What’s the best strategy to recruit online students?
The competition for prospective students is higher and fiercer than ever across all pathways of higher education. The landscape hasn’t stopped growing, with more and more institutions offering an evergrowing list of new courses delivered through innovative methods of learning.
Higher education is no longer restricted to just universities and colleges, private companies are now offering credentials, qualifications, and learning packages that can rival some of the top names. Others are teaming up with universities to deliver blended learning experiences. And convenience is proving to be king as the boom in professional development and part-time courses is taking people online for their learning.
This also means the demographic of online students is different from their on-campus counterparts. Lifelong learning is an accepted part of most careers these days. As professionals understand the need to upskill in order to stay relevant, many are turning to online courses to get the education they need while fitting it around their already busy schedules.
The competition in this market is tougher than anywhere. Making a solitary voice heard through all the noise and standing out in a crowded field isn’t easy. In many cases, institutions are pushing the same “unique” selling points, using the same channels, and promising the same outcomes in their student recruitment campaigns.
So for online providers to make a wave, they really need to know what they’re doing. Thanks to a new report from Inside Track, it’s never been easier to know the best methods and handy tricks for connecting with those future students where they are.
The group conducted an analysis of student recruitment outreach of 20 different adult and professional degree programmes from top school in the US. They used that to determine the best practices and insights for establishing communication with prospective adult and professional students.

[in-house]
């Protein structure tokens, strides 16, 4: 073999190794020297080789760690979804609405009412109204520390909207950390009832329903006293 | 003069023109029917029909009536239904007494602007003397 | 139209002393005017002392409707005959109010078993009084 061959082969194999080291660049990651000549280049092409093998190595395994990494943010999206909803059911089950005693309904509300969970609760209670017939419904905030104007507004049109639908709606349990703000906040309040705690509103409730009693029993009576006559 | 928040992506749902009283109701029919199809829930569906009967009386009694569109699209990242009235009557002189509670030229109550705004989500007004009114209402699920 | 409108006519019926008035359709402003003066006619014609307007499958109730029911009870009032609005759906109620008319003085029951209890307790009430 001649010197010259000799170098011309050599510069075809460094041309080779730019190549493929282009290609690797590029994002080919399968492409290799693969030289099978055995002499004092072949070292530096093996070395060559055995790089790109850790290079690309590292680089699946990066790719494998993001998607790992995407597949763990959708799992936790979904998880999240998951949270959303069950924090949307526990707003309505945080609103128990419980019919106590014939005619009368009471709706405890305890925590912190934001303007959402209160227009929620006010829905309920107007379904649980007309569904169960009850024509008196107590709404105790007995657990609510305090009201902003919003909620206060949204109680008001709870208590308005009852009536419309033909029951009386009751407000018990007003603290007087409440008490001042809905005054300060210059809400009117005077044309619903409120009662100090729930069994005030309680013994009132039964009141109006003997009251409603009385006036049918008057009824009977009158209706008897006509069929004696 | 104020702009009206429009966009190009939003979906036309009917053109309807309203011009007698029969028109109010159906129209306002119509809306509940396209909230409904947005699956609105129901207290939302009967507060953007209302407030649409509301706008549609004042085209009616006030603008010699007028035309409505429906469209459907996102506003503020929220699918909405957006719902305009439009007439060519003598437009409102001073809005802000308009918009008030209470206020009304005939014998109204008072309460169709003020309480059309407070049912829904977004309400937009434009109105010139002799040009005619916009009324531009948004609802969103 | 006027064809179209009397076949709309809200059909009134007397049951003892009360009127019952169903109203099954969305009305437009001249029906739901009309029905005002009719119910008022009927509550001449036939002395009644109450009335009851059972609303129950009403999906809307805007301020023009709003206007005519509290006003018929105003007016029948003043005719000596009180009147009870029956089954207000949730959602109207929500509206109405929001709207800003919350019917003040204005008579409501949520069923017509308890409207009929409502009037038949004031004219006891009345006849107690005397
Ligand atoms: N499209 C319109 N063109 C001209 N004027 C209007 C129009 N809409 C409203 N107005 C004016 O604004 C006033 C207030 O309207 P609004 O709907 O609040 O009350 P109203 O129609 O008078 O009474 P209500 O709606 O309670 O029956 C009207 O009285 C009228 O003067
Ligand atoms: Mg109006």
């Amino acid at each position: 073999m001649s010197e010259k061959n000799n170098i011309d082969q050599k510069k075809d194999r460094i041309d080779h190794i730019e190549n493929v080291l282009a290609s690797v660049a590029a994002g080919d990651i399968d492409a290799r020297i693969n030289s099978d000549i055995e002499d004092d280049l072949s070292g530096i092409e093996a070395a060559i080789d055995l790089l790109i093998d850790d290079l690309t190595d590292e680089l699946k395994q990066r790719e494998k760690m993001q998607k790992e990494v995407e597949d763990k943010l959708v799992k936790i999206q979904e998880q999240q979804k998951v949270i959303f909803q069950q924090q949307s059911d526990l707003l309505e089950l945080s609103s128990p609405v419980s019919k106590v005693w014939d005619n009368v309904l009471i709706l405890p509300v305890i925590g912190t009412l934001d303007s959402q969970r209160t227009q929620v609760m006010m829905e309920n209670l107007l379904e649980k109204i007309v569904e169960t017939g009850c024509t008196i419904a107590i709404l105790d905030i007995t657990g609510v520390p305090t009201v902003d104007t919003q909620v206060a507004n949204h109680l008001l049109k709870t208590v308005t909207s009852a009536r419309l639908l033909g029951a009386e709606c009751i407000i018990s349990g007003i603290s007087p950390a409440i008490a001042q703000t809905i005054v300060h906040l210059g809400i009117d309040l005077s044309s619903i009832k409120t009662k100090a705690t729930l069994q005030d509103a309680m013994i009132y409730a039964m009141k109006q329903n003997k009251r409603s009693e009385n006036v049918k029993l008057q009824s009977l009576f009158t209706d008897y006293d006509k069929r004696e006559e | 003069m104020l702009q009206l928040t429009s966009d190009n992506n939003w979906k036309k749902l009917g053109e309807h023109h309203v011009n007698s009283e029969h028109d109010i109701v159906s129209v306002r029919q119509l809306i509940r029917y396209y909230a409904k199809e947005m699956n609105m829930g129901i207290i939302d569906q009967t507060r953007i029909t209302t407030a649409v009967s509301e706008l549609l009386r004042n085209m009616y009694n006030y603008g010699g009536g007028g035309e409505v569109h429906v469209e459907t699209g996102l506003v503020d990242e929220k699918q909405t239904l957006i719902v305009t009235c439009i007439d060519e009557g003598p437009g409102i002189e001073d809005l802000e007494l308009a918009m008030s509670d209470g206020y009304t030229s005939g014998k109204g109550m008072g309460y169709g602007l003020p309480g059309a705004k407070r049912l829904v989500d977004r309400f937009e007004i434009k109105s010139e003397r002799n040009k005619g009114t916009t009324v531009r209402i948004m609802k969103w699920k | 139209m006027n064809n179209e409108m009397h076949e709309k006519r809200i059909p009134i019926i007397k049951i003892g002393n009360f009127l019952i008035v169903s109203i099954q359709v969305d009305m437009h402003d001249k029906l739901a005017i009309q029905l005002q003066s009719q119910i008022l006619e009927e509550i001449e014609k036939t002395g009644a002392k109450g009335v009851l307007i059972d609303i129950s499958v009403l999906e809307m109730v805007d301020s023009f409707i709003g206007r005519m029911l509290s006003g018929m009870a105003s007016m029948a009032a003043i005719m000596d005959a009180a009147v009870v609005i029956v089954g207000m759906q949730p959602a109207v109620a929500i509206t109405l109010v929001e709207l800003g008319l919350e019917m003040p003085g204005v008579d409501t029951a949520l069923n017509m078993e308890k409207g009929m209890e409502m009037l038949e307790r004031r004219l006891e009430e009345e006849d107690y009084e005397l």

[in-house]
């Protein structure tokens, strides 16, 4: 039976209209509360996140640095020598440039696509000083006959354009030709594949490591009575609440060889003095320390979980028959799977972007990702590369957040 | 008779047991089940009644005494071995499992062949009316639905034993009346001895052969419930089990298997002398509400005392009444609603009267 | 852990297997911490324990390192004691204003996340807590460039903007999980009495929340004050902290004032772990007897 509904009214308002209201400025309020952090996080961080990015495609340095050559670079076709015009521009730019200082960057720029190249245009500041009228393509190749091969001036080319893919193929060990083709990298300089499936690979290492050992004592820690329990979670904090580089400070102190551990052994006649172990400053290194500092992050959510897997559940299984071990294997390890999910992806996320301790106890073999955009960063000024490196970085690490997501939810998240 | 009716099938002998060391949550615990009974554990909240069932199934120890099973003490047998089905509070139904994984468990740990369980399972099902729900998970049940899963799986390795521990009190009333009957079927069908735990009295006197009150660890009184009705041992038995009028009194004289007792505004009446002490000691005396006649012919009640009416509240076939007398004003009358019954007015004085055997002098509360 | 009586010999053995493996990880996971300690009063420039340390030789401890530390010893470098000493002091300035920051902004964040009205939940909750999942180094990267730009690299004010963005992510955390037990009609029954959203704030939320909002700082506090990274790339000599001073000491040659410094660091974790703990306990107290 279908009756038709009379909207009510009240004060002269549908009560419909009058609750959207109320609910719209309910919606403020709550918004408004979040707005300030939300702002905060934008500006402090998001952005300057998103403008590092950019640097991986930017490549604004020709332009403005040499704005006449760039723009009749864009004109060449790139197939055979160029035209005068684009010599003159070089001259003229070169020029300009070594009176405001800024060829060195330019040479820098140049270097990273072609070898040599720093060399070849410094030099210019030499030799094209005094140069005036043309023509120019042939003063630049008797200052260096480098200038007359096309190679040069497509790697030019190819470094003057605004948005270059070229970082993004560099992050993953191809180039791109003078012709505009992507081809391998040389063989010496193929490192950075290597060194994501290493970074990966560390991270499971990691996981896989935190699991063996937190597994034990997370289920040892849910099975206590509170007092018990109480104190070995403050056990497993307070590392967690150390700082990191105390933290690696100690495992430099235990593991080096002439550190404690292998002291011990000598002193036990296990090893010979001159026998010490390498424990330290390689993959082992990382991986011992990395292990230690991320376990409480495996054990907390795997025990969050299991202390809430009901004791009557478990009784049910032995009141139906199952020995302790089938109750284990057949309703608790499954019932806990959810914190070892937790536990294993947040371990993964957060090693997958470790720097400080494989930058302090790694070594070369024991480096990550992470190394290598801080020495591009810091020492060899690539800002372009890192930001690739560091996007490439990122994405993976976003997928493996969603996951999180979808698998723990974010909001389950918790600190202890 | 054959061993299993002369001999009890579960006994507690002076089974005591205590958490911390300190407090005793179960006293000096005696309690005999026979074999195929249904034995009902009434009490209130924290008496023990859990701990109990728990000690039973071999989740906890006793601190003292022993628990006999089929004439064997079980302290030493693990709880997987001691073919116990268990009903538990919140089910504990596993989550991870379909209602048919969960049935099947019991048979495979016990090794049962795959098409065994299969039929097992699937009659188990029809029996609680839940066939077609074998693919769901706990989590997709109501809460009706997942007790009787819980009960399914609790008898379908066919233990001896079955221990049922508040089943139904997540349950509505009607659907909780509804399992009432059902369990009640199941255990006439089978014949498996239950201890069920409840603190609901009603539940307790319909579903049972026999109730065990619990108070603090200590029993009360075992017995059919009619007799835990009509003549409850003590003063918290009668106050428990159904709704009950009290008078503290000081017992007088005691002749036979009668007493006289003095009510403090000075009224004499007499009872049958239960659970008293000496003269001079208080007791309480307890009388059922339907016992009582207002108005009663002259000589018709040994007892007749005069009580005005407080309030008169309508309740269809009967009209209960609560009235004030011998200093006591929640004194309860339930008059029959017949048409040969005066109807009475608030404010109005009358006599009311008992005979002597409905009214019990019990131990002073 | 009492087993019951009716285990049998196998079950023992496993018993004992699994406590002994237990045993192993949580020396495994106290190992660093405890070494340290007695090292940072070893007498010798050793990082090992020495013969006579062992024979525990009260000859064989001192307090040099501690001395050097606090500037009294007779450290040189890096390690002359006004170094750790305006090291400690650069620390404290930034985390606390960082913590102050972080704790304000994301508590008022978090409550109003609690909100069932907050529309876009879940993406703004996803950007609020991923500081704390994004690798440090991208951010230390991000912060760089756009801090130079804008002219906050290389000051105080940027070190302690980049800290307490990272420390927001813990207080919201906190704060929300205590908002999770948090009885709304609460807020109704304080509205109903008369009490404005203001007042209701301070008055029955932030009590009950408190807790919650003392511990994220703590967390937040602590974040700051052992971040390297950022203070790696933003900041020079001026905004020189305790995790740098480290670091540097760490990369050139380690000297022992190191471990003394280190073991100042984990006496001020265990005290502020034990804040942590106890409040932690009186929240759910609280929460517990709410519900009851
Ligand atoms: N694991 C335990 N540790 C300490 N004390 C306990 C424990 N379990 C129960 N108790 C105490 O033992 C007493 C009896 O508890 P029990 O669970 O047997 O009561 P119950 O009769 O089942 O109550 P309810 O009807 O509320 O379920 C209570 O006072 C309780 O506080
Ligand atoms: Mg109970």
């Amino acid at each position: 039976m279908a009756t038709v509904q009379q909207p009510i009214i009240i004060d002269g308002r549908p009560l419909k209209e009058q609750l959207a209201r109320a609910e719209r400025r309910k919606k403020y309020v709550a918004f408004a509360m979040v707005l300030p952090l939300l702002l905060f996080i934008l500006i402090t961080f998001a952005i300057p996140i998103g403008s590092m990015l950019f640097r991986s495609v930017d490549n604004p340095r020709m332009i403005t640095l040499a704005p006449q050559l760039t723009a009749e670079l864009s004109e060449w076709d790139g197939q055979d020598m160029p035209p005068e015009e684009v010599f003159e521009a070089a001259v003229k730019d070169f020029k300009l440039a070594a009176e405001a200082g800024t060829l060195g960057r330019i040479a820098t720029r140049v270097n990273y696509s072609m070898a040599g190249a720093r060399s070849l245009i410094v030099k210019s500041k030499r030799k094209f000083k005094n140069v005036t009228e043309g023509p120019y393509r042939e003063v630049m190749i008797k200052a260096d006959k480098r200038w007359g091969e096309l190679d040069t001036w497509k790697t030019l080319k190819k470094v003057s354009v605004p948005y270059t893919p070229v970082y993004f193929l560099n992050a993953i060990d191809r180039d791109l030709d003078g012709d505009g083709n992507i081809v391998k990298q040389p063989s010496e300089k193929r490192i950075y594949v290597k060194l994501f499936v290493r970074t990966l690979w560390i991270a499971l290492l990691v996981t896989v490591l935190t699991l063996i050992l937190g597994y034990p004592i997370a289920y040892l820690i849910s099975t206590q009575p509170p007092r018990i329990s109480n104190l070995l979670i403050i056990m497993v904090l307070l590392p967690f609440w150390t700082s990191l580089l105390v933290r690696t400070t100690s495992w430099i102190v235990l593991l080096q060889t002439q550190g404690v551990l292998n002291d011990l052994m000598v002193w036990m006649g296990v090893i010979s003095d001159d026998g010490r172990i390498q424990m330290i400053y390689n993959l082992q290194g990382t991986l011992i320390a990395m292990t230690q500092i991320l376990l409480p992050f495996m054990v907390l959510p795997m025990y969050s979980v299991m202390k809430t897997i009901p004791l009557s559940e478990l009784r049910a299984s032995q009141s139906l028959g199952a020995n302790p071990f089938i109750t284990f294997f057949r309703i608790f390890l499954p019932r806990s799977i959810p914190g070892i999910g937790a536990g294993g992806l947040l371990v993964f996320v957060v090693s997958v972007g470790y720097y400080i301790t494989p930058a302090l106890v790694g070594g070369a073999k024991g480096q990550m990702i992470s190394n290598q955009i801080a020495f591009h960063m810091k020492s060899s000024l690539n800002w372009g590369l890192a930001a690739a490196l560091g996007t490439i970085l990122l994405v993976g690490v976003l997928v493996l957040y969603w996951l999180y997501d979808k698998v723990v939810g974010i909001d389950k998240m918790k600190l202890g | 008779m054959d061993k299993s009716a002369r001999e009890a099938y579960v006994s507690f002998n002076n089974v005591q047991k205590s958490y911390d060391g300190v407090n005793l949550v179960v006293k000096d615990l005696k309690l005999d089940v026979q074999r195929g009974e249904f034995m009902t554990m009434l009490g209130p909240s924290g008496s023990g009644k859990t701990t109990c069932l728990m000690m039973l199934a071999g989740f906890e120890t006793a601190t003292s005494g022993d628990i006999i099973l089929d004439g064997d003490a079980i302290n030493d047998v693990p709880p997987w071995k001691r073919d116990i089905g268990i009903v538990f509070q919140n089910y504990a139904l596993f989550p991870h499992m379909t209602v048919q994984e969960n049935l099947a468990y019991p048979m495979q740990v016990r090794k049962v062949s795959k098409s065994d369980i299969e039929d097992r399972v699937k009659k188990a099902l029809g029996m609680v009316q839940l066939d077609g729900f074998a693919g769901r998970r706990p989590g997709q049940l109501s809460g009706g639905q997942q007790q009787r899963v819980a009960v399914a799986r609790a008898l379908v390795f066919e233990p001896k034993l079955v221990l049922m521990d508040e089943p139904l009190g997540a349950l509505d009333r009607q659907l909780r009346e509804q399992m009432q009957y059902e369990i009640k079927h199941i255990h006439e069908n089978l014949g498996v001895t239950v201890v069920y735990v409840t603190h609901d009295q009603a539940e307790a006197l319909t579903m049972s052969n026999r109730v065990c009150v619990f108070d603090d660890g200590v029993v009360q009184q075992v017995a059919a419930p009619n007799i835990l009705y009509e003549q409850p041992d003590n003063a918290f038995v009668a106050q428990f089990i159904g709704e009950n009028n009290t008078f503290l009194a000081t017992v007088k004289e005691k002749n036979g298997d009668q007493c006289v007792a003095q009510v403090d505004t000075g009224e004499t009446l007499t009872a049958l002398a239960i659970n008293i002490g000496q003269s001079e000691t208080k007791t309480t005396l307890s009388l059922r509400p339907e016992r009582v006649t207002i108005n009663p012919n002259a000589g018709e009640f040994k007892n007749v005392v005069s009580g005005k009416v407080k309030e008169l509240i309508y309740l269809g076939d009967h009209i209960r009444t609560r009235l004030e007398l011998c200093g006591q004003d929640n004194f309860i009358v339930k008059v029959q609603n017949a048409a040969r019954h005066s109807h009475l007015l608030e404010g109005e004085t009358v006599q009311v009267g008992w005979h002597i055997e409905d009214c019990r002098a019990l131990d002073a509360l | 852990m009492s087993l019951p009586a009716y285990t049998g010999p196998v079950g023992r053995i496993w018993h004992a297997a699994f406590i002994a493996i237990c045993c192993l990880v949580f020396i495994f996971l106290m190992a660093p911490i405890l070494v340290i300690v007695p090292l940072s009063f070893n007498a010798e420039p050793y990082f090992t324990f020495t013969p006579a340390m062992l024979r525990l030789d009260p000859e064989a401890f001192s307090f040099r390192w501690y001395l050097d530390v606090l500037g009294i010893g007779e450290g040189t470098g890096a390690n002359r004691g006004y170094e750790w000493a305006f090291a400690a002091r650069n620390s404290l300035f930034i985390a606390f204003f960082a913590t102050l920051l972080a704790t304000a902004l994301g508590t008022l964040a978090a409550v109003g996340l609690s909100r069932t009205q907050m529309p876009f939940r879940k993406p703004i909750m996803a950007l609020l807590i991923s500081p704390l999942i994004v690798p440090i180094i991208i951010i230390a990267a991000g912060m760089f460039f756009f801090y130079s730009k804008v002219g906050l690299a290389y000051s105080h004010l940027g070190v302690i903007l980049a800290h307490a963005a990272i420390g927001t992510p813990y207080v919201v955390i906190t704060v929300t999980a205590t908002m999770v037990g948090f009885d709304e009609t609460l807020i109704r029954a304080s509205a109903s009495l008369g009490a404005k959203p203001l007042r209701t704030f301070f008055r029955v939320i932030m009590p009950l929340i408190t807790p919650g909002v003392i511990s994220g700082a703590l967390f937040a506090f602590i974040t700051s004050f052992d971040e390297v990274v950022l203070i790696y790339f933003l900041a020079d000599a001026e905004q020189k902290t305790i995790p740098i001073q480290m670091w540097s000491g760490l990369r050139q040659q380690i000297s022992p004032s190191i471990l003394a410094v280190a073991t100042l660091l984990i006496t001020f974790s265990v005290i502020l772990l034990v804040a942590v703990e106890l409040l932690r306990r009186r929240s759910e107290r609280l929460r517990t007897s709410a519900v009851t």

Diversify your student recruitment channels
It makes sense that if a university is trying to reach a prospective student, it’s best to use all the possible channels – and make it personal.
For initial contact, cover all bases – including text message, emails, phone calls, social media outreach, and online chat programmes.
While it’s tempting to send out bulk messages, studies have shown these have the biggest opt-out rate, rarely engage a person, and leave them feeling like they are just another number in a mass marketing campaign.
One-to-one messaging is far more effective, and personalising it makes the person know they are being talked to directly. Text messaging is particularly effective when used in this way, helping make a genuine and lasting connection that is likely to win over a potential student.
The same goes for online chat programmes. If a provider is going to use this service, make sure it is not run by a bot and instead gives valuable and real answers to real questions. Professionals using this service tend to want quick answers to quick questions – make sure this happens, but with a friendly tone.
As many know, phone calls can be a minefield these days. People are far more tech-savvy and more reluctant to answer calls from unknown numbers. While there’s no magic fix to this, Inside Track suggests making sure the number used to call is from a local landline, this makes the person far more likely to pick up.